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The pullback seen in the US dollar in the wake of the Fed minutes does seem to reflect a lot of uncertainty around the pace of rate hikes by the Fed. It is this US-dollar weakness and ongoing swoon in commodity prices that provides a jarring counterpoint to the gains seen in Asian equities of late.
Many markets appear to be at an important juncture where they are set to break out dramatically to the upside or the downside. Given we did see such a dramatic equity selloff in Q3 and markets generally perform well in the final month of the year, further upside does seem likely in the near term. But the uncertainties over future Fed policy in the wake of a potential December rate hike, ongoing China slowdown concerns and the commodities rout do not bode well for Q1.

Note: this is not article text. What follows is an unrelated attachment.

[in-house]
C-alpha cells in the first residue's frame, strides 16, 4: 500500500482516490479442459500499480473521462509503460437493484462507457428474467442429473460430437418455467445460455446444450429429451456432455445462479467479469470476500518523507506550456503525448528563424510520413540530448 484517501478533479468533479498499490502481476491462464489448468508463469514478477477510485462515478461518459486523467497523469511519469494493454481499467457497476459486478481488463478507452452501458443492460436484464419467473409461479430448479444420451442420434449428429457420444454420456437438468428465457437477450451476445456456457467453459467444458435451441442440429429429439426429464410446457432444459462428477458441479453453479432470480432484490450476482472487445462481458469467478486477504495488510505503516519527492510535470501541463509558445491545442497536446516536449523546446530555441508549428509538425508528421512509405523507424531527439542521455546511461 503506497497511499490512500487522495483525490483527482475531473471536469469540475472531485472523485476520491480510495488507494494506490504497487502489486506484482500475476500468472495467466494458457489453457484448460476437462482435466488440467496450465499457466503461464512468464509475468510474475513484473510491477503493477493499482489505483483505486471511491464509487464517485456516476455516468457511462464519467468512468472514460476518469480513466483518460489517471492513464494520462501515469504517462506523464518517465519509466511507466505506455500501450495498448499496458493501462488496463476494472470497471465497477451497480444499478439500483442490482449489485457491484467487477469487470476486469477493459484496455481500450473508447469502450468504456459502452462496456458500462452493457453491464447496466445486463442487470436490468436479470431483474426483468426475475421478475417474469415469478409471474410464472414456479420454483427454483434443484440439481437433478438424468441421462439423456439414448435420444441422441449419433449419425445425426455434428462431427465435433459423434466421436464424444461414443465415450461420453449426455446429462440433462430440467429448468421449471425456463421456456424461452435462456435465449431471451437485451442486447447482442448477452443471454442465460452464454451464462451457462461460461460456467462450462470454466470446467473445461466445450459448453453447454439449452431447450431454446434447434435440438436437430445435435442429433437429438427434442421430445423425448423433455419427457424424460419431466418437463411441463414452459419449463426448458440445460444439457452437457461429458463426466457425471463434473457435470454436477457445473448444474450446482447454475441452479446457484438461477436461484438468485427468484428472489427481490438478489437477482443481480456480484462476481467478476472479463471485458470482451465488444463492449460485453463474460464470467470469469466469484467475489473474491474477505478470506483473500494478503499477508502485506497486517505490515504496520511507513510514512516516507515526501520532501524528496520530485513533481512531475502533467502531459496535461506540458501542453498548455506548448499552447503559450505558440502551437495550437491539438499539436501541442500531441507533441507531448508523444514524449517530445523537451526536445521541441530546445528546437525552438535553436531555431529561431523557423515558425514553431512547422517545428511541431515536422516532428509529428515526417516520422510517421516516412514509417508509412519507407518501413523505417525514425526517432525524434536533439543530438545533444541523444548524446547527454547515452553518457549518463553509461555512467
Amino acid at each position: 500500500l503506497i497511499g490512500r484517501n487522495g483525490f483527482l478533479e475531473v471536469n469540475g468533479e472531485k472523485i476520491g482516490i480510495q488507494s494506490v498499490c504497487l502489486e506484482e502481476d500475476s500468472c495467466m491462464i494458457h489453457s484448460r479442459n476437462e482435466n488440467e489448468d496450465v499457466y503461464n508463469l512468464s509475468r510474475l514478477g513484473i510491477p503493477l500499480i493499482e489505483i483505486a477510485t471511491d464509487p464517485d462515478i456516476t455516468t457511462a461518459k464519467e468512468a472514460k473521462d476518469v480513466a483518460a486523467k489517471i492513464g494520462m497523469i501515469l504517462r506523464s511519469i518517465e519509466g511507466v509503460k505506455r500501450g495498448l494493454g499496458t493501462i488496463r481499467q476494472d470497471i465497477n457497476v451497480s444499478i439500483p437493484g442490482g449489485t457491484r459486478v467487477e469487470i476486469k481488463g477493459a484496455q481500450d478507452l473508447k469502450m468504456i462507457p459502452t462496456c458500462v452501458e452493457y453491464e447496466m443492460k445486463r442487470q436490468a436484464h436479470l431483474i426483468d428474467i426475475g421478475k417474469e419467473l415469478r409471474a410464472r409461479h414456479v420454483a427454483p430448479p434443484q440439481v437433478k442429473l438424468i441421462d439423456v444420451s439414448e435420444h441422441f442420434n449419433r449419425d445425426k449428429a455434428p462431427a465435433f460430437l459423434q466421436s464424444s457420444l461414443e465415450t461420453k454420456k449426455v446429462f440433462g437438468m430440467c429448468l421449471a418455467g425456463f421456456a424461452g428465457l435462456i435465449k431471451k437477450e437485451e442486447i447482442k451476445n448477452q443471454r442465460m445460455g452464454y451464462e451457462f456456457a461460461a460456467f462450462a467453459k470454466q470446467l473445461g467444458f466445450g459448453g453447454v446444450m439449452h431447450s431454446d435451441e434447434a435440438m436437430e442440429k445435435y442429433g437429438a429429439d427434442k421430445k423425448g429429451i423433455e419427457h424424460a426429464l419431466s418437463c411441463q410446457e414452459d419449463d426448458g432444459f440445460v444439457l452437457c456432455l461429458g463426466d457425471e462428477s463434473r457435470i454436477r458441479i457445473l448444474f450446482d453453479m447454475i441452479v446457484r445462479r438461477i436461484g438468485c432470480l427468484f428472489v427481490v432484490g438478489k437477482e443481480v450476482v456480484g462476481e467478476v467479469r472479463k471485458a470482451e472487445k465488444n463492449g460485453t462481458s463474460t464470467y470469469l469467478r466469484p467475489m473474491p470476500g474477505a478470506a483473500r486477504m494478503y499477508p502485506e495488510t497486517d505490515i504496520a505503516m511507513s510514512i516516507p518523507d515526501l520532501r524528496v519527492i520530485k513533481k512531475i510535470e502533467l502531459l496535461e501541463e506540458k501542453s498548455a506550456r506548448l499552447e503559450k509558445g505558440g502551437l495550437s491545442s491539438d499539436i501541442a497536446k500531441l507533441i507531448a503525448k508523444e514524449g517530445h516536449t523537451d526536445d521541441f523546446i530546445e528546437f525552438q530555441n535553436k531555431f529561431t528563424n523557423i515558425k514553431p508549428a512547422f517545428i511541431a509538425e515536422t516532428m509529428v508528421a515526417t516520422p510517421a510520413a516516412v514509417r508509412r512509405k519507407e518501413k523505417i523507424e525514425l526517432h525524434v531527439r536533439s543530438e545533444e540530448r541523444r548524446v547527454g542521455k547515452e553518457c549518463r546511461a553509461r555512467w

However, it is the copper price that provides the greatest source of dissonance for the performance of global equities. Copper is still trading at close to its lowest level since 2009. Why is this such a concern for global equities?
The four great bull markets of the 20th century were preceded by a turnaround in the copper price. In 1921, 1932, 1949 and 1982 after a dramatic selloff in equities, it was the steady increase in copper prices that portended the following multi-year bull markets.
Given that, it is difficult to be too optimistic about the trajectory of global equity markets until we see an end to the slide in commodities and copper in particular.